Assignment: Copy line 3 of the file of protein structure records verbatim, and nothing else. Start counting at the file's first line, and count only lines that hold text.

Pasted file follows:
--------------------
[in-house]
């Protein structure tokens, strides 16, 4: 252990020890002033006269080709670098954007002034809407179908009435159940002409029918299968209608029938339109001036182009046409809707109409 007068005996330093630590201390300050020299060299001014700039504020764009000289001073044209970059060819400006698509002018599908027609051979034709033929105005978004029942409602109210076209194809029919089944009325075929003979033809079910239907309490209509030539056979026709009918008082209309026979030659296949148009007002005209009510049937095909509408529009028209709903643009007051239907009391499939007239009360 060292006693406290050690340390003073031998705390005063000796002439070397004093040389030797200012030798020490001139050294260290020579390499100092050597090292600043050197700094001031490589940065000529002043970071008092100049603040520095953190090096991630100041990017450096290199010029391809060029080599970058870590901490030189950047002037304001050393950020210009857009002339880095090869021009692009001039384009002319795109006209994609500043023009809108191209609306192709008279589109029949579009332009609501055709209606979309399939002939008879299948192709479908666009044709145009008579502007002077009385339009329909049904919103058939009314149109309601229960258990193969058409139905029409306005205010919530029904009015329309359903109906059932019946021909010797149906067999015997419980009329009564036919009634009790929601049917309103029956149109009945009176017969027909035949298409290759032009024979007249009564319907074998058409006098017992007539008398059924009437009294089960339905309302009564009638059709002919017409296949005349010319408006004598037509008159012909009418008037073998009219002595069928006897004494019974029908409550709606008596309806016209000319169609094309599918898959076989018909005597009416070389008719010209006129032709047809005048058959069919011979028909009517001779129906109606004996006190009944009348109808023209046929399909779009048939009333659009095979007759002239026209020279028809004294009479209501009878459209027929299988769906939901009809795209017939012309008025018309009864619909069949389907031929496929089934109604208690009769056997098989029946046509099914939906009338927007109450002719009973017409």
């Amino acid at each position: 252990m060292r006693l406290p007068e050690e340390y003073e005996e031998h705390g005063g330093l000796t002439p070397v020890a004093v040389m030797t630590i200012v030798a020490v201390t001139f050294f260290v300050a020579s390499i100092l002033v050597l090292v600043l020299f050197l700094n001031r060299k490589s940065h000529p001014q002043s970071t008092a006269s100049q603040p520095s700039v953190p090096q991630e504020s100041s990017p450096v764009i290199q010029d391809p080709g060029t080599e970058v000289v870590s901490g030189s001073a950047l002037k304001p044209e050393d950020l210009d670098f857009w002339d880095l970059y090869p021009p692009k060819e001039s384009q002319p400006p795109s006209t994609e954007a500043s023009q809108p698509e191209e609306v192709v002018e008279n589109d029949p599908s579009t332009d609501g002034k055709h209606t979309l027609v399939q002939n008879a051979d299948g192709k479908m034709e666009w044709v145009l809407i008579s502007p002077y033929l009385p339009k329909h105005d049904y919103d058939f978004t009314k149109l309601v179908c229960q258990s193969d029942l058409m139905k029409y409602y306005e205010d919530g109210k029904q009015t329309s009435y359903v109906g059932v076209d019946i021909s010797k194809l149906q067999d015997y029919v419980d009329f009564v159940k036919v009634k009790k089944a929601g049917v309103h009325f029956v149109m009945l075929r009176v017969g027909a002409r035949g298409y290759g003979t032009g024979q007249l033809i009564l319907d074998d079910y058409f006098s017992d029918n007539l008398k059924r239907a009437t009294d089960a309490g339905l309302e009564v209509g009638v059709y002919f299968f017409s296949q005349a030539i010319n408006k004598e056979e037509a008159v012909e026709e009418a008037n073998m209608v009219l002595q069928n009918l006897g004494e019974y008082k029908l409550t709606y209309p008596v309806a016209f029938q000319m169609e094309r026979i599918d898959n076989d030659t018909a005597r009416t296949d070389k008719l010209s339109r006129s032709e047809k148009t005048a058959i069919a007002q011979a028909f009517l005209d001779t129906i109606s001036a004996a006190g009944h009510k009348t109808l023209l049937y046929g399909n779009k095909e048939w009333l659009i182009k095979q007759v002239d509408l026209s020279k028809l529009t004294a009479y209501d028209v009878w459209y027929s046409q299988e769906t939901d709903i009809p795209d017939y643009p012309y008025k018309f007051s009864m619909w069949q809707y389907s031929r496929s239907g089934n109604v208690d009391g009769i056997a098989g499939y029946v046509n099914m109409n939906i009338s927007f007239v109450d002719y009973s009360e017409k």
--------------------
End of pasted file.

């Amino acid at each position: 252990m060292r006693l406290p007068e050690e340390y003073e005996e031998h705390g005063g330093l000796t002439p070397v020890a004093v040389m030797t630590i200012v030798a020490v201390t001139f050294f260290v300050a020579s390499i100092l002033v050597l090292v600043l020299f050197l700094n001031r060299k490589s940065h000529p001014q002043s970071t008092a006269s100049q603040p520095s700039v953190p090096q991630e504020s100041s990017p450096v764009i290199q010029d391809p080709g060029t080599e970058v000289v870590s901490g030189s001073a950047l002037k304001p044209e050393d950020l210009d670098f857009w002339d880095l970059y090869p021009p692009k060819e001039s384009q002319p400006p795109s006209t994609e954007a500043s023009q809108p698509e191209e609306v192709v002018e008279n589109d029949p599908s579009t332009d609501g002034k055709h209606t979309l027609v399939q002939n008879a051979d299948g192709k479908m034709e666009w044709v145009l809407i008579s502007p002077y033929l009385p339009k329909h105005d049904y919103d058939f978004t009314k149109l309601v179908c229960q258990s193969d029942l058409m139905k029409y409602y306005e205010d919530g109210k029904q009015t329309s009435y359903v109906g059932v076209d019946i021909s010797k194809l149906q067999d015997y029919v419980d009329f009564v159940k036919v009634k009790k089944a929601g049917v309103h009325f029956v149109m009945l075929r009176v017969g027909a002409r035949g298409y290759g003979t032009g024979q007249l033809i009564l319907d074998d079910y058409f006098s017992d029918n007539l008398k059924r239907a009437t009294d089960a309490g339905l309302e009564v209509g009638v059709y002919f299968f017409s296949q005349a030539i010319n408006k004598e056979e037509a008159v012909e026709e009418a008037n073998m209608v009219l002595q069928n009918l006897g004494e019974y008082k029908l409550t709606y209309p008596v309806a016209f029938q000319m169609e094309r026979i599918d898959n076989d030659t018909a005597r009416t296949d070389k008719l010209s339109r006129s032709e047809k148009t005048a058959i069919a007002q011979a028909f009517l005209d001779t129906i109606s001036a004996a006190g009944h009510k009348t109808l023209l049937y046929g399909n779009k095909e048939w009333l659009i182009k095979q007759v002239d509408l026209s020279k028809l529009t004294a009479y209501d028209v009878w459209y027929s046409q299988e769906t939901d709903i009809p795209d017939y643009p012309y008025k018309f007051s009864m619909w069949q809707y389907s031929r496929s239907g089934n109604v208690d009391g009769i056997a098989g499939y029946v046509n099914m109409n939906i009338s927007f007239v109450d002719y009973s009360e017409k």